The Privatisation and Nationalisation of European Roads

The Privatisation and Nationalisation of European Roads

Success and Failure in Public–Private Partnerships

Daniel Albalate

This distinctive and timely book examines the current state and trends in the ownership, management and financing of European high capacity roads. Offering an analysis of three pioneer countries in road privatization, Spain, France and Italy, from their origins to their recent developments, it evaluates how the design of privatisation policies may lead to their success or failure.

Chapter 8: Italy

Daniel Albalate

Subjects: environment, transport, politics and public policy, european politics and policy, public policy, urban and regional studies, transport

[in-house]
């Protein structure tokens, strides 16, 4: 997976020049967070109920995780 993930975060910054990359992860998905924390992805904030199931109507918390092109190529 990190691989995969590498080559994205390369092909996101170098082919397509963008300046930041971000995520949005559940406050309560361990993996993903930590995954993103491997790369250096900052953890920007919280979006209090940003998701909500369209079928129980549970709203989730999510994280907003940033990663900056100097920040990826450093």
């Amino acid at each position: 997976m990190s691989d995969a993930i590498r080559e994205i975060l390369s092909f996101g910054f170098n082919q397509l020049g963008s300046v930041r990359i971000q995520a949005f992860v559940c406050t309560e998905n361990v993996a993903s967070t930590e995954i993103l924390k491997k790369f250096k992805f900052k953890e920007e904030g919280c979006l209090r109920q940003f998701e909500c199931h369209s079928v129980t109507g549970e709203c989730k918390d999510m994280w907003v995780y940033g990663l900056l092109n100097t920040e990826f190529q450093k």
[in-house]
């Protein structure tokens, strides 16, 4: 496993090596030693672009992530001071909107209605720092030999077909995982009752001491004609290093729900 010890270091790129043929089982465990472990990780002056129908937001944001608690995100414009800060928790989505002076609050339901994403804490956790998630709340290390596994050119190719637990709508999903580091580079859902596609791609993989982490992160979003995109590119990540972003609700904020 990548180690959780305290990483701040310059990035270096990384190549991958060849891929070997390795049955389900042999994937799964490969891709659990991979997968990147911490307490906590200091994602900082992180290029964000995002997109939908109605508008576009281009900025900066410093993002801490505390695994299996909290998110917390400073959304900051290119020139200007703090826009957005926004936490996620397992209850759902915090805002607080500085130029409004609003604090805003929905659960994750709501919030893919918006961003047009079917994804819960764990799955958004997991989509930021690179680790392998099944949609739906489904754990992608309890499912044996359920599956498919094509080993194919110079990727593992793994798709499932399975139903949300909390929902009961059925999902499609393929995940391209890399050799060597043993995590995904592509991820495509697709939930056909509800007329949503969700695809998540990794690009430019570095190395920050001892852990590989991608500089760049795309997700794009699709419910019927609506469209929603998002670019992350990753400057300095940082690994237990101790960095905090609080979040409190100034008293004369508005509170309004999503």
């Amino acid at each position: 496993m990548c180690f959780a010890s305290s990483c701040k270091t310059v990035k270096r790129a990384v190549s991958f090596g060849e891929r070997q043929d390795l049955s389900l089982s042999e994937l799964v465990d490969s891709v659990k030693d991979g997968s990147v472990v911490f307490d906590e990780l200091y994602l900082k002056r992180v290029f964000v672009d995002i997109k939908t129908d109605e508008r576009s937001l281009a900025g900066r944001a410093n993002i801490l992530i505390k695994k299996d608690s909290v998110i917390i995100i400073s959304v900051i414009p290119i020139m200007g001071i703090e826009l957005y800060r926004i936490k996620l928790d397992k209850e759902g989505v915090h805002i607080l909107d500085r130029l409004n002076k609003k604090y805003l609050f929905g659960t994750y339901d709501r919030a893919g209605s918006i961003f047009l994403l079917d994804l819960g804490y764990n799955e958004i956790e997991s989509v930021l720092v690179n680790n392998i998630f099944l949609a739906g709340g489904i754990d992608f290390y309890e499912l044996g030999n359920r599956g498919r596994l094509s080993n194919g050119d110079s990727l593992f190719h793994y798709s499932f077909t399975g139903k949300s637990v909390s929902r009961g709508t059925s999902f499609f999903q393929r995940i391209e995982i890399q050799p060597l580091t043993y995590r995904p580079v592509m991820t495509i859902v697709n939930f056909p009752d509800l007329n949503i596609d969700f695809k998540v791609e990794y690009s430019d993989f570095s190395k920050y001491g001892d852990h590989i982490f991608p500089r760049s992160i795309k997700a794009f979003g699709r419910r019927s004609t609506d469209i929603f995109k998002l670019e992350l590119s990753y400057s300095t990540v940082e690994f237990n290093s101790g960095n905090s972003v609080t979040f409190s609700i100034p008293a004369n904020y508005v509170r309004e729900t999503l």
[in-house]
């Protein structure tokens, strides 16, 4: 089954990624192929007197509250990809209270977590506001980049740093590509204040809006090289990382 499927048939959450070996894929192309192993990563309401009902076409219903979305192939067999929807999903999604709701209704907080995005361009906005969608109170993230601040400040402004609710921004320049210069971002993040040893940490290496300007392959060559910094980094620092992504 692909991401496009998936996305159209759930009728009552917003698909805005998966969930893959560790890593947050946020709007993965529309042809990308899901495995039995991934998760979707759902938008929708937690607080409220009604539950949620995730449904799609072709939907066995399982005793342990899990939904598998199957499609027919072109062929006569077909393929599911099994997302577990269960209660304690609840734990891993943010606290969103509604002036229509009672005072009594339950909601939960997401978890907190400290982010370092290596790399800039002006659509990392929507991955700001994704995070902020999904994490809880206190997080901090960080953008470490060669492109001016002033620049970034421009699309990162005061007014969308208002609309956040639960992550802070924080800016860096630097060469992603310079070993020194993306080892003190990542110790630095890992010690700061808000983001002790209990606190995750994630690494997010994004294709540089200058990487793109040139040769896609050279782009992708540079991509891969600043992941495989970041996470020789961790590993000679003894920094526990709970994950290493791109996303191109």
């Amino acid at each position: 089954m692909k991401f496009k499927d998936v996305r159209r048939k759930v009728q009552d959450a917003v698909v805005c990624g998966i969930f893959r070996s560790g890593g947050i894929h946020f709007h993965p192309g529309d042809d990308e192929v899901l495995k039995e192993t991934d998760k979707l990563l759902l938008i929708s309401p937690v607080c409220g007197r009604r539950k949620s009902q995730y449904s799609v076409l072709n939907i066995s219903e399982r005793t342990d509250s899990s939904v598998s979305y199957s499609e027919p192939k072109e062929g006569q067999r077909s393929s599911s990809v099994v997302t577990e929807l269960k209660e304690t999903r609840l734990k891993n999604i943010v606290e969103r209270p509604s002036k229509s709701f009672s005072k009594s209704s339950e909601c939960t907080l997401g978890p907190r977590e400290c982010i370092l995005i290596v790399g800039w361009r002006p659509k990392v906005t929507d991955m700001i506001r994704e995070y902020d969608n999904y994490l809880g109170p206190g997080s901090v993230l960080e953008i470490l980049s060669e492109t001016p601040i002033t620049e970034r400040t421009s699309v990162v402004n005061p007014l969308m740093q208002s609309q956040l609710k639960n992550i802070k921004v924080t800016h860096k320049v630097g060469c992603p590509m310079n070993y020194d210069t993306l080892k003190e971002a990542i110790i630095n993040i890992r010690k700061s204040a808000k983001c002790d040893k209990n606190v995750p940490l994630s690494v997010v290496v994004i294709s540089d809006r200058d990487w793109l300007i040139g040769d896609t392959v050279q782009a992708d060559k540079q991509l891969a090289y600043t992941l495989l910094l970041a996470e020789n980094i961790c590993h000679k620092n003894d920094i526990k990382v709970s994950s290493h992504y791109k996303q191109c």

Italy became the first country in the World to build a motorway. This was the Milan-Northern Lakes motorway (84 km), authorised in 1922 and opened to traffic in 1924. The first section was Milan-Varese, which became the world benchmark in technological innovation linked to road infrastructure with a construction cost of 90 million Italian liras. The second section was opened in 1925. Although Italy had extremely low car density, the intense industrialisation experienced in the northern regions led to an increase in numbers of cars. The motorway network to serve this increasing travel demand was a central transportation policy of the Fascist government. In 1923, the Ministry of Public Works was reformed in order to stimulate the cooperation between the state and the private sector in infrastructure investments. Thus, the ownership and management model was that of private concessions awarded by the Italian government. The private investors financed construction and had the right to charge tolls to users. These tolls were set to cover investments. The reform not only allowed the model of concessions but also allowed a flexible framework necessary for new financing and management policies. Due to the reform, the building of the motorways could be carried out either by the state or by means of concessions to private firms (Buccella, 1927).

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